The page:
Tangier Island in Virginia, US, will have to be abandoned by the hundreds of people living there within the next 50 years if sea levels continue to rise at their current rate. Scientists from the US Army Corps of Engineers said this timeframe may drop to 25 years if sea levels rise faster than their conservative model predicted.
Tangier Island in Chesapeake Bay is home to over 700 people. The Bay is made up of several islands including Goose, Uppards, Port Isobel and Tangier. They were first inhabited by European colonists in the 1700s and since this time, 66.75% of the islands landmass has been lost through erosion and rising sea levels.
The scientists, publishing their findings in the journal Scientific Reports, analysed maps and aerial photos of the islands between 1850 and 2013 and then used a computer model to predict future scenarios of the islands.
"Climate change and associated sea level rise (SLR) are already impacting low-lying coastal areas, including islands, throughout the world. Many of these areas are inhabited, many will need to be abandoned in coming decades as SLR continues," they wrote.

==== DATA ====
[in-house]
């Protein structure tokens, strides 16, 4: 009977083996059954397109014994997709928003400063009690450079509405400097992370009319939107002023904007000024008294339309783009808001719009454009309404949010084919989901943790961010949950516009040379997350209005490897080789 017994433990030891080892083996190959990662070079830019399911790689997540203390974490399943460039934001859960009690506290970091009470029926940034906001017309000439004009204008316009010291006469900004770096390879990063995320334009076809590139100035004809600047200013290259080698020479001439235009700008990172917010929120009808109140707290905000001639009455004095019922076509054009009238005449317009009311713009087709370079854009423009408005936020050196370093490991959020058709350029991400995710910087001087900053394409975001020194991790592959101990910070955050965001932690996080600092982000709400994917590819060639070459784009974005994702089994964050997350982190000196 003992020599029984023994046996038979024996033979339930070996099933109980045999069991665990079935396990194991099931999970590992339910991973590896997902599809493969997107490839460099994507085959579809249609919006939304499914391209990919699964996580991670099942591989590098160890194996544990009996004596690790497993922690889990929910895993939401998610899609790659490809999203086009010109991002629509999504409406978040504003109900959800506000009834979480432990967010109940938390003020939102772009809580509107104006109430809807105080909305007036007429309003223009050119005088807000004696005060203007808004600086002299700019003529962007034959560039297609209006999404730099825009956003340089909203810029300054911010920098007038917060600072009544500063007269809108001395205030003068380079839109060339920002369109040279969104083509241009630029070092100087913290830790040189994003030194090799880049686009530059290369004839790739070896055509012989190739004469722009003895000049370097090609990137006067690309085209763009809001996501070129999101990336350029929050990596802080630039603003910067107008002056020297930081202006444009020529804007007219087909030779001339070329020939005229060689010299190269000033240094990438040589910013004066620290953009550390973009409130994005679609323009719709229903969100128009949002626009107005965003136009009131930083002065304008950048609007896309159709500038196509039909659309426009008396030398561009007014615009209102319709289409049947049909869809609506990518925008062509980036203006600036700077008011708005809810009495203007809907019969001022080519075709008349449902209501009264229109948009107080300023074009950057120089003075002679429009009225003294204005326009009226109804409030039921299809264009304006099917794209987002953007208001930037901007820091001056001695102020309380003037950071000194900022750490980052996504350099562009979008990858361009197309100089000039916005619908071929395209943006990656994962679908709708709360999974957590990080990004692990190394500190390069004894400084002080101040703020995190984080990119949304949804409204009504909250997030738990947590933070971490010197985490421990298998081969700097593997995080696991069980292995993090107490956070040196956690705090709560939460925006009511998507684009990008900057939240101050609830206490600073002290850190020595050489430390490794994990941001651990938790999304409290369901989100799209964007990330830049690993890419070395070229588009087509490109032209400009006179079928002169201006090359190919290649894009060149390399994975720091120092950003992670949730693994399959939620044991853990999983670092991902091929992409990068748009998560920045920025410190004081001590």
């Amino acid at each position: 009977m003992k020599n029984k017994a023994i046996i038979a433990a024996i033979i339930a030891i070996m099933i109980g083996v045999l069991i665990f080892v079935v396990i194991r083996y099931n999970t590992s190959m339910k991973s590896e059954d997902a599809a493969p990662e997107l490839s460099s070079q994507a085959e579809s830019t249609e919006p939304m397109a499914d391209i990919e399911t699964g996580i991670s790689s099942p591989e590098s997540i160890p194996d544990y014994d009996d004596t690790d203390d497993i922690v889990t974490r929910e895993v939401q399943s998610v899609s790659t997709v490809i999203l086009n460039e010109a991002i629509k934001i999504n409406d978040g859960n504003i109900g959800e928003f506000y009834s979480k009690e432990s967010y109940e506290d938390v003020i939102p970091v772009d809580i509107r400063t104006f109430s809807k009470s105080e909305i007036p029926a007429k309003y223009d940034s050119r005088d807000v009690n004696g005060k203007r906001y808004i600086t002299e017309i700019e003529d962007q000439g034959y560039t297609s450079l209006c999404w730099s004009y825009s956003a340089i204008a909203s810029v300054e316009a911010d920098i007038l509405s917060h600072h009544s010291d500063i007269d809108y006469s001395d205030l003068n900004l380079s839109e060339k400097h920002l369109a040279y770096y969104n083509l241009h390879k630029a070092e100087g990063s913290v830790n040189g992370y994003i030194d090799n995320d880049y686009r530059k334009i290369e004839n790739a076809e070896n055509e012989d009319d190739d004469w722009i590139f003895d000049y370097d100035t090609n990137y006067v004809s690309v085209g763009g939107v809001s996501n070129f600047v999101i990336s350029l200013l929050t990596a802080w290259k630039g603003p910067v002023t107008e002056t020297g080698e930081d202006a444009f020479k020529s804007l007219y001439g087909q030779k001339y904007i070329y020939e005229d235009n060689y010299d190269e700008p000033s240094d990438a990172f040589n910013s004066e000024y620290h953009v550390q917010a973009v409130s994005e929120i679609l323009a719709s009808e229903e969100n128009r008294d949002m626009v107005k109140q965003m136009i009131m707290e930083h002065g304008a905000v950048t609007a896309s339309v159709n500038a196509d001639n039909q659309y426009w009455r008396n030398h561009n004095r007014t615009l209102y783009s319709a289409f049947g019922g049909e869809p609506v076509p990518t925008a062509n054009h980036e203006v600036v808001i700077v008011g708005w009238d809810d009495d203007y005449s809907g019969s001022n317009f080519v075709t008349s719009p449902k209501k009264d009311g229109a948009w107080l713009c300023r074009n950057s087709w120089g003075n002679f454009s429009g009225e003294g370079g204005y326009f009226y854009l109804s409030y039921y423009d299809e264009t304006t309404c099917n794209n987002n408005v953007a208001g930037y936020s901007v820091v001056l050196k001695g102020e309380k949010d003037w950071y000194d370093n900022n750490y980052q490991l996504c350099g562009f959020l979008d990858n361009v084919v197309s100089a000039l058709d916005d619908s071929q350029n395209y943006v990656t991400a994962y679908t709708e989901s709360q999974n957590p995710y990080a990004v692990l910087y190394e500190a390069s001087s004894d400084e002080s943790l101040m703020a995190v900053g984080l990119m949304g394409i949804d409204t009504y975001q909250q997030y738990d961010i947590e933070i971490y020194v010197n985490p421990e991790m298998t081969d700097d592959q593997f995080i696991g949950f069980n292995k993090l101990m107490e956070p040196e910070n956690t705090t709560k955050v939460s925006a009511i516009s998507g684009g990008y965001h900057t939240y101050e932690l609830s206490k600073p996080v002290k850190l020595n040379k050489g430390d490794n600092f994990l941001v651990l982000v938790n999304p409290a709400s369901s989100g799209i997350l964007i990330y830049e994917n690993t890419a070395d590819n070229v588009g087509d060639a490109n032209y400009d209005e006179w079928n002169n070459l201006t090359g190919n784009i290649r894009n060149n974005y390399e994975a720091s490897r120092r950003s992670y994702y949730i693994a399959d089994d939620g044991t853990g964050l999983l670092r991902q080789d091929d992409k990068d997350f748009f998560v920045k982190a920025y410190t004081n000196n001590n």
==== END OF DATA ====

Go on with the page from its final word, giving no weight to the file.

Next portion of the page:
They looked at three different SLR scenarios – low, mid and high. In the mid scenario, most of the remaining landmass will be gone in the next 50 years. They found that Goose Island will be completely flooded by 2038, and the Town of Tangier will be inhabitable by 2063. Uppards Islands would finally be submerged by 2113, they said. In the high SLR scenario, the islands will have to be abandoned in just over two decades.
Our future projection... predicts the islands will lose of the majority of their remaining landmass and that the Town of Tangier will likely have to be abandoned in less than 50 years," they wrote. "If the high SLR scenario occurs, land losses will occur much more rapidly and the town will have to be abandoned even sooner.
"A recent study has indicated that a higher SLR scenario is becoming more likely as humanity fails to take effective action to reduce carbon emissions... The Tangier Islands and the town are running out of time, and if no action is taken, the citizens of Tangier may become among the first climate change refugees in the continental USA."
Explaining how to save Tangier, the team said a segmented breakwater system could provide some physical protection, while dunes could supply sediment to the island. They suggested restoring five former ridges previously lost using dredged sand, which could then be planted with pine trees.
"The approximate costs of initial construction of the breakwaters, beach, dunes and ridges would be approximately $20-30m [£13-19m]. If no action is taken, significant wildlife habitat will be lost, as well as the culturally unique Town of Tangier, the last offshore fishing community in Virginia waters of Chesapeake Bay."